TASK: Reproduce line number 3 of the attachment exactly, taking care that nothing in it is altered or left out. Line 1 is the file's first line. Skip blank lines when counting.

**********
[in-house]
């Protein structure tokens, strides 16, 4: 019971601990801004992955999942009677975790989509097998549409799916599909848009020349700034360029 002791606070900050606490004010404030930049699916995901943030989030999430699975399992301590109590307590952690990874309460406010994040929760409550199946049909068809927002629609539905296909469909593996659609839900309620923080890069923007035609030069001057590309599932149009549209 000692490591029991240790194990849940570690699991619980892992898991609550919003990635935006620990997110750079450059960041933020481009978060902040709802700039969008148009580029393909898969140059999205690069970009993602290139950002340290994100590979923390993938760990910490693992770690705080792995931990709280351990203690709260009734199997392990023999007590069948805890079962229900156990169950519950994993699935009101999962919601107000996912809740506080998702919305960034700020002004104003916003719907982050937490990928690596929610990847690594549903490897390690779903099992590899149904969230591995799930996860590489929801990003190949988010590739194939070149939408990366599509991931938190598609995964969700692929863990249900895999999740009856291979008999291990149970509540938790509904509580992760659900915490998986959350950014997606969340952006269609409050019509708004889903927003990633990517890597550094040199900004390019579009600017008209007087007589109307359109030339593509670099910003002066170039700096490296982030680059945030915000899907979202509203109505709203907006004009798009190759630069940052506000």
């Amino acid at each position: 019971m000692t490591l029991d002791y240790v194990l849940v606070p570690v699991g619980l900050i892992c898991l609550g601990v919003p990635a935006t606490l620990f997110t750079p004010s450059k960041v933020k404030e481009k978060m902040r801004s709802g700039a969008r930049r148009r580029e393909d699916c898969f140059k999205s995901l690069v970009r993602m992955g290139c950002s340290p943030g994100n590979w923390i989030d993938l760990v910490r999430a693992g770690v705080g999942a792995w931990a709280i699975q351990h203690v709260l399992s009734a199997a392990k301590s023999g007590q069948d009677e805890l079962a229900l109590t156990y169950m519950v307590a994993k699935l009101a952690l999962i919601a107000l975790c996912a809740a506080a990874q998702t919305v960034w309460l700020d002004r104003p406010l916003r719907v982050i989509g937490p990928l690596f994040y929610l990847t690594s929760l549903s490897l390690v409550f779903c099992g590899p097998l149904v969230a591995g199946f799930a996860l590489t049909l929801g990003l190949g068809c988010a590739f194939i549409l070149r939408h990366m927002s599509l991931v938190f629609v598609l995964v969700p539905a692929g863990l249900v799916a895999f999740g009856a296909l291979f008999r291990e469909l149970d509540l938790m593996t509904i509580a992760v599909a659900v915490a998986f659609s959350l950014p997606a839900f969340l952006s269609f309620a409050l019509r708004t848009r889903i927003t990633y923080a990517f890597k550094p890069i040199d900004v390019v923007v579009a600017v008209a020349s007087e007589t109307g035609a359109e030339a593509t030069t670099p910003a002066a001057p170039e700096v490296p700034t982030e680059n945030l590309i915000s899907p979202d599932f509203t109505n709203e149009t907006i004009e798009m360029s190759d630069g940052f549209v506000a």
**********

């Amino acid at each position: 019971m000692t490591l029991d002791y240790v194990l849940v606070p570690v699991g619980l900050i892992c898991l609550g601990v919003p990635a935006t606490l620990f997110t750079p004010s450059k960041v933020k404030e481009k978060m902040r801004s709802g700039a969008r930049r148009r580029e393909d699916c898969f140059k999205s995901l690069v970009r993602m992955g290139c950002s340290p943030g994100n590979w923390i989030d993938l760990v910490r999430a693992g770690v705080g999942a792995w931990a709280i699975q351990h203690v709260l399992s009734a199997a392990k301590s023999g007590q069948d009677e805890l079962a229900l109590t156990y169950m519950v307590a994993k699935l009101a952690l999962i919601a107000l975790c996912a809740a506080a990874q998702t919305v960034w309460l700020d002004r104003p406010l916003r719907v982050i989509g937490p990928l690596f994040y929610l990847t690594s929760l549903s490897l390690v409550f779903c099992g590899p097998l149904v969230a591995g199946f799930a996860l590489t049909l929801g990003l190949g068809c988010a590739f194939i549409l070149r939408h990366m927002s599509l991931v938190f629609v598609l995964v969700p539905a692929g863990l249900v799916a895999f999740g009856a296909l291979f008999r291990e469909l149970d509540l938790m593996t509904i509580a992760v599909a659900v915490a998986f659609s959350l950014p997606a839900f969340l952006s269609f309620a409050l019509r708004t848009r889903i927003t990633y923080a990517f890597k550094p890069i040199d900004v390019v923007v579009a600017v008209a020349s007087e007589t109307g035609a359109e030339a593509t030069t670099p910003a002066a001057p170039e700096v490296p700034t982030e680059n945030l590309i915000s899907p979202d599932f509203t109505n709203e149009t907006i004009e798009m360029s190759d630069g940052f549209v506000a």